Sometimes, however, the surprises are a little more jolting. Again, I can plead ignorance here but I can’t really give a reason for my ignorance except that for these titles, I just never bothered to read anything about them. And for this next one, it was a real stunner. You see, years ago, I remember seeing an old ad for Joe, the 1970 movie starring Peter Boyle and directed by John G. Avildsen. From the ad, it looked like a comedy to me along the lines of Mr. Deeds Goes to Town. It showed a picture of Peter Boyle with a wry smile holding a rifle and an American flag and the tagline said, “Keep America Beautiful.” So to me, as a young kid, it looked like some movie where a local “joe” becomes a local celebrity for one reason or another and through his simple but honest ways, inspires everyone. Ahahahaa, oh brother, I couldn’t have been more wrong! A few years ago it was on TCM and I thought, “Let me finally give this fluffy little movie a look.” Well, if you haven’t seen it, there’s nothing fluffy about it. And the character Joe is utterly despicable. Truly vile. A racist, blue collar man who blames everyone for his problems, especially if they’re hippies or non-white or both. And it’s story is about as dark and the opposite of light and fluffy as you can get. Spoiler: There’s no happy ending.
I had no idea, none whatsoever, for years, what Portrait of Jennie was about. None. Zero. It never really showed up in my film books and I had a vague notion that Joseph Cotten (there he is again) was a painter. So, I guess I just thought it was about a painter and his muse and it actually is but not how I imagined it. When I finally saw it, it happened as a result of falling in love with The Devil and Daniel Webster, a movie directed by William Dieterle, the man who also happened to be the director of Portrait of Jennie. I decided to give it a look, again courtesy of TCM. Wow. I had no idea it was a haunting story of a ghostly romance that climaxes with one of the most jaw dropping dream sequences in movie history. It was one of those experiences where as soon as the movie ended I slapped my head and asked myself scornfully why I waited so long to watch it.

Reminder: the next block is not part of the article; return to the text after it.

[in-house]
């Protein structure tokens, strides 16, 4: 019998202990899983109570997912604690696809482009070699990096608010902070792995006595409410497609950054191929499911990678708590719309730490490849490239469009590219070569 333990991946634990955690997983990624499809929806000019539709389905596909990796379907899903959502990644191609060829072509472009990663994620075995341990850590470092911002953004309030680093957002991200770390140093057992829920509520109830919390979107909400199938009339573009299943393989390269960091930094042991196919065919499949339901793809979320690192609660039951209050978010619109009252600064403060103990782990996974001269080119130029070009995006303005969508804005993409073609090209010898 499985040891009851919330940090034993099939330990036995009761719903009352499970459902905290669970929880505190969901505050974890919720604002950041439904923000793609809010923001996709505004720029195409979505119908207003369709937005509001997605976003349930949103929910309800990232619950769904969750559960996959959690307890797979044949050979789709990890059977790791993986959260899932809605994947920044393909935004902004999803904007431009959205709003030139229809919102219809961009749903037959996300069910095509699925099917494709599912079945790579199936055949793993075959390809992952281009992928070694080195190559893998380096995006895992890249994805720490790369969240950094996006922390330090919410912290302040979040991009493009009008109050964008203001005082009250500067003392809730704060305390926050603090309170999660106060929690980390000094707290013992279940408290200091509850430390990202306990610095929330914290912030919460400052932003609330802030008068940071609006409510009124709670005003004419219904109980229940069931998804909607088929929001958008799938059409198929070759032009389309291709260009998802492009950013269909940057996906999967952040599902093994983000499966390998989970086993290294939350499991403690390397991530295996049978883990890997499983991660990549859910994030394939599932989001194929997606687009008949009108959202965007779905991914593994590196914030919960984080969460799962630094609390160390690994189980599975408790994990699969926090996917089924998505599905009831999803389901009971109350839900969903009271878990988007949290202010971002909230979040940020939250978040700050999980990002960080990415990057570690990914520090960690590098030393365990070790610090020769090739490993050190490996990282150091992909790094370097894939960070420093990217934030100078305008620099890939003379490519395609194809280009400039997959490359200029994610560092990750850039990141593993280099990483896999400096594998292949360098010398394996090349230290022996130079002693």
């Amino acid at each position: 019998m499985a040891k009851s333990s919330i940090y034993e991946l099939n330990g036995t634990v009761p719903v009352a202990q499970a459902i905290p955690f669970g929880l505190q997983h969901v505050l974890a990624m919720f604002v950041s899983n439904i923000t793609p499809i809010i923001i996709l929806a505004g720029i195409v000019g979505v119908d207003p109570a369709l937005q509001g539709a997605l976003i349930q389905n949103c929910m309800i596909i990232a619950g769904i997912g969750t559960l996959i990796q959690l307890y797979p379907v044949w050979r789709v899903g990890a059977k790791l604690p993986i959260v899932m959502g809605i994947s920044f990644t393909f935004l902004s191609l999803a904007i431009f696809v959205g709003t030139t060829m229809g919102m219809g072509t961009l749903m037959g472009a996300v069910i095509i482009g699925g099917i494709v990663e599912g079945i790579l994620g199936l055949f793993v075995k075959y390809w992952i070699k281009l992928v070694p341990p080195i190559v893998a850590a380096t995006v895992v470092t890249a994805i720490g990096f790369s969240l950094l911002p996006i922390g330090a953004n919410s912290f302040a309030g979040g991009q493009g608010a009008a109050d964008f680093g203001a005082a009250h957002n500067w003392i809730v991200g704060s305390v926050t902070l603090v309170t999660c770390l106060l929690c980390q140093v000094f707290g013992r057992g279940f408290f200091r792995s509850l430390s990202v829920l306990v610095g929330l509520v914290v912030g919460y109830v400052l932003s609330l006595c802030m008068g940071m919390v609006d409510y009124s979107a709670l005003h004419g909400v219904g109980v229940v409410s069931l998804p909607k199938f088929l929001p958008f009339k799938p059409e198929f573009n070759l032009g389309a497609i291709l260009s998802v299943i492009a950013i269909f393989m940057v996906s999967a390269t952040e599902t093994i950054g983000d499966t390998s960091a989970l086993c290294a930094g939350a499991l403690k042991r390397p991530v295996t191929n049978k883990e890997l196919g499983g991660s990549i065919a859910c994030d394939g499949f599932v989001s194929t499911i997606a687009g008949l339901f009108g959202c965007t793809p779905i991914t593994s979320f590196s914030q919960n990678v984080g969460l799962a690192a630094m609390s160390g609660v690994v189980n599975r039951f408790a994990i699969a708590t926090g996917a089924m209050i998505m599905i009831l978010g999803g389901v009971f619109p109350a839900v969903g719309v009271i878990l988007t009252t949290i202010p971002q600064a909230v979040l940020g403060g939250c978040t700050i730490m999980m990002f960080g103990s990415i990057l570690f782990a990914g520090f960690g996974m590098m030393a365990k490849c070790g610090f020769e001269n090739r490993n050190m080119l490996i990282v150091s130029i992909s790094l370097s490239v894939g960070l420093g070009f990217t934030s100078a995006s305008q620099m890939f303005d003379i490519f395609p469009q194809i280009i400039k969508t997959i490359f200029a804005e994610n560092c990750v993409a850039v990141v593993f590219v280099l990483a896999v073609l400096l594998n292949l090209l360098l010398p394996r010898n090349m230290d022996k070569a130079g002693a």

And now one more to make this a nice round list of five movies. This one was, next to Joe, the biggest shock for me. It was a movie that, like Niagara, I had thought was some second rate Douglas Sirk knockoff. When I finally saw it, with no idea what the plot of the movie even was, I was dumbfounded, and in love. The movie? Leave Her to Heaven. Again, wow. Here I was settling down for what I thought would be a basic technicolor soap opera romance and instead got treated to a thriller revolving around one of the most sociopathic characters in movie history, Ellen Berent, played by Gene Tierney. If you’ve never seen it, let me just say that Fatal Attraction‘s histrionics don’t come close to the slow creeping dread of Ellen Berent’s zero sum game. And Alex Forrest is a cream puff next to Ellen.
We all have our blind spots. I’m sure there are still other movies out there that I’ve passed on because I have a completely different idea of what I think they are than what they really are. It happens. We movie folks try to see so many movies and read up on so many more that it’s inevitable some are going to fall by the wayside. Hopefully, if it’s a movie it turns out we’ll love, we won’t stay away forever. Of course, it’s also perfectly valid to avoid a movie if we’re pretty sure we’re not going to like it. That’s why I’ll never watch Cat on a Hot Tin Roof. I’m just not into live action animal movies for kids.